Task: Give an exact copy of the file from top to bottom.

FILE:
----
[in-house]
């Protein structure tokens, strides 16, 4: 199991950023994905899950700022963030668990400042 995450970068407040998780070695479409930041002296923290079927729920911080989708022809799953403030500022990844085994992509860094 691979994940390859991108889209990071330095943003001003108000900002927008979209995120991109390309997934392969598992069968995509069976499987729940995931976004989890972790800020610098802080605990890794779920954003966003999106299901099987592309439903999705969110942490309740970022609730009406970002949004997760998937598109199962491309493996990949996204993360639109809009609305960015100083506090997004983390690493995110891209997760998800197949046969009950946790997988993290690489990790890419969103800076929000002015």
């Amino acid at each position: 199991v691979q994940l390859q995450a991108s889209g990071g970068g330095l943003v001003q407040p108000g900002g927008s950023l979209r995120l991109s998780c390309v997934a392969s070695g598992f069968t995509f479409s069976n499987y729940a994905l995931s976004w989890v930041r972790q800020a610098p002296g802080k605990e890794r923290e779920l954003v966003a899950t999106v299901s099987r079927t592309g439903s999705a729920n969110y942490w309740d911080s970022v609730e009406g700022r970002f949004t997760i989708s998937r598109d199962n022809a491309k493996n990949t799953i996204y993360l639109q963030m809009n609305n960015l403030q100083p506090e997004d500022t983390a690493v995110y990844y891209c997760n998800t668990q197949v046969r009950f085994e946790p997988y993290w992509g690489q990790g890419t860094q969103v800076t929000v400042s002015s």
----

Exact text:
[in-house]
């Protein structure tokens, strides 16, 4: 199991950023994905899950700022963030668990400042 995450970068407040998780070695479409930041002296923290079927729920911080989708022809799953403030500022990844085994992509860094 691979994940390859991108889209990071330095943003001003108000900002927008979209995120991109390309997934392969598992069968995509069976499987729940995931976004989890972790800020610098802080605990890794779920954003966003999106299901099987592309439903999705969110942490309740970022609730009406970002949004997760998937598109199962491309493996990949996204993360639109809009609305960015100083506090997004983390690493995110891209997760998800197949046969009950946790997988993290690489990790890419969103800076929000002015």
């Amino acid at each position: 199991v691979q994940l390859q995450a991108s889209g990071g970068g330095l943003v001003q407040p108000g900002g927008s950023l979209r995120l991109s998780c390309v997934a392969s070695g598992f069968t995509f479409s069976n499987y729940a994905l995931s976004w989890v930041r972790q800020a610098p002296g802080k605990e890794r923290e779920l954003v966003a899950t999106v299901s099987r079927t592309g439903s999705a729920n969110y942490w309740d911080s970022v609730e009406g700022r970002f949004t997760i989708s998937r598109d199962n022809a491309k493996n990949t799953i996204y993360l639109q963030m809009n609305n960015l403030q100083p506090e997004d500022t983390a690493v995110y990844y891209c997760n998800t668990q197949v046969r009950f085994e946790p997988y993290w992509g690489q990790g890419t860094q969103v800076t929000v400042s002015s």